October 1st was a rummage sale at one of those churches that always has good rummage sales, and usually a big book table.
We got there fairly late in the morning, which doesn’t usually matter much. We have odd enough tastes in old things that what we like is usually still there by the time we get moving on Saturdays.
But there didn’t seem to be any books. Strange, but maybe books were too much of a hassle to deal with? So I asked, and they said, “There were lots of books! But someone just came in and bought them all!” Every single book at a church rummage sale? “It’s never happened before! But we couldn’t say no!” Well, it saves repacking all those books that didn’t sell!
But Humph. And I was hoping to post something in response to all those lovely posts of the DHM’s about her library-sale-to-end-all-library-sales. Not the-book-to-end-all-books, of course. Just one or two interesting finds?
Well, I did get an abridged cassette version of David Copperfield. (I guess Mr. Buy-them-out missed that one.)
But since I don’t have else anything brand new (or should I say old) to post about, I’ve employed The Apprentice and her digital photography skills to show you some books that we already had.
I really like the old Everyman’s Library editions “bound in cloth with gilt design and coloured top,” but they don’t photograph well, especially when the covers are a bit faded.
|I have my grandma’s childhood copy of Tales from Shakespeare, so that’s my favourite; the rest have mostly been picked out at used book sales.|
These are some old books that will be familiar to Ambleside Online users. The yellow book is To Far Cathay, by William C. Bagley Jr., a story of Marco Polo (published in 1935). My schoolteacher great-aunt had it on her shelf for forty years and then gave it to me; both The Apprentice and Ponytails have used it for school. The brown book is Canada’s Story, by H.E. Marshall, part of her Empire Story collection. And the green one is Volume 1 of Anna Botsford Comstock’s Handbook of Nature Study (published in two volumes, this printing from 1924). The inscription in it says “Jennie M. Gaskill, Bryn Athyn, Pa.” Jennie Gaskill was an author as well (there are scattered online references to her), and Bryn Athyn is a bastion of the New Church (the Swedenborgians). But how did the book get all the way up to a used bookstore in Ontario? I was browsing in the nature section (this was several years ago) and thought, wouldn't it be amazing if...and there it was. I pulled it off the shelf, not knowing what it was (the spine is unreadable). (I did look for the other volume too, but it wasn't there.)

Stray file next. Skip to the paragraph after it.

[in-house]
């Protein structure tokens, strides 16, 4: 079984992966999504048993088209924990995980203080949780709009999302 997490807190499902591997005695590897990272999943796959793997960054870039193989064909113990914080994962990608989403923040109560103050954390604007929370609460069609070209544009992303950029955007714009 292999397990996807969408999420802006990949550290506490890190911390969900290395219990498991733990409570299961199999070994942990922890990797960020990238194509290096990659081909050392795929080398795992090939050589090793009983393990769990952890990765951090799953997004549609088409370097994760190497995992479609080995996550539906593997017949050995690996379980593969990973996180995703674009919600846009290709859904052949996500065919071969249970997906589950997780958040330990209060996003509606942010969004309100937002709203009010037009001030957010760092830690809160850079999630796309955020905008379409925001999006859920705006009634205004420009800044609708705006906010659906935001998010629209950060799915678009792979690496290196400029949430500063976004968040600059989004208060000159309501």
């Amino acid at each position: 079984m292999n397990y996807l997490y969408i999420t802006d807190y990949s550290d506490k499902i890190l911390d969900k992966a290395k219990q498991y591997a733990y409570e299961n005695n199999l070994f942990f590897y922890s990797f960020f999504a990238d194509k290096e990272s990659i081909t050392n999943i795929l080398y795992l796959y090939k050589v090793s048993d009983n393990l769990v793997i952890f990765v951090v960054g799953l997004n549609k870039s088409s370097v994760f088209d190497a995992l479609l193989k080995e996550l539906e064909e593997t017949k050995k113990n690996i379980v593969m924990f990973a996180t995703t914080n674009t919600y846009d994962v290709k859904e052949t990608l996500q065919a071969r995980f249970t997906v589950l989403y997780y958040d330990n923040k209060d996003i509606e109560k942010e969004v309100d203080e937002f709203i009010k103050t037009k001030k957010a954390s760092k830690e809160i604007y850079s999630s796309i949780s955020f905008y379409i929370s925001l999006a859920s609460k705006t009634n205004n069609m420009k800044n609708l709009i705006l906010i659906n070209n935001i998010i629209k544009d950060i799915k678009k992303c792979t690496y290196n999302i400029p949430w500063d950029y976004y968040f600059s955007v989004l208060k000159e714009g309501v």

|And this is a collection of small books that belonged to the mother and grandmother of that great-aunt. The largest one, Abiding in Thee, is 5 by 6 inches, and the smallest is 2 by almost 4 inches.|
Abiding in Thee reminds me of The Country Diary of An Edwardian Lady, except that it’s all Christian verse, illustrated with watercolours of flowers. It was printed in Toronto and has an inscription from 1900 (my great-great-grandmother’s name).
The smallest one is a Book of Common Prayer with metal edges and the findings for a clasp (the clasp is gone though). It was printed in England and it has very small print (I feel sorry for older people trying to make that out in poorly-lit churches!).
The other small book, the dark brown one, is older; it’s A Selection of Psalms, Hymns and Anthems, with a really interesting inscription: the same great-great-grandmother’s maiden name, and then “Pew No. 30, St. Paul’s Church, Yorkville, C.W.” Do you know what C.W. stands for? Canada West; that’s the pre-Confederation name for Ontario. That date’s confirmed by the book itself: it was printed in Toronto in 1861.
The fourth book is only about sixteen pages long. It’s called “I Am the Way,” from the “I Am Series” published by the Toronto Willard Tract Depository. No date given, although there’s an inscription in the front cover, to my great-grandmother from her cousin Lizzie, so I’m guessing from that and from the style that it’s from around the turn of the last century. It’s meant to be a month-long devotional, almost like a copy-book. Each day’s saying or verse is separated by scrolls and borders that make the verses look like framed mottoes in Victorian parlours. One page says, “Fifteenth Day. The wisdom of the prudent is to understand his way. Prov.14.8. Sixteenth Day. I will go before thee and make the crooked places straight. Isa. 45.2.”
Then on the facing page there’s a verse decorated with drawings and borders:
“If the way seem puzzling,
And we long to know
Which would be the pathway
He would have us go,
Then the promise shineth
With its golden ray,
‘I will go before thee,
I will show the way.’—A.F. Purdon.”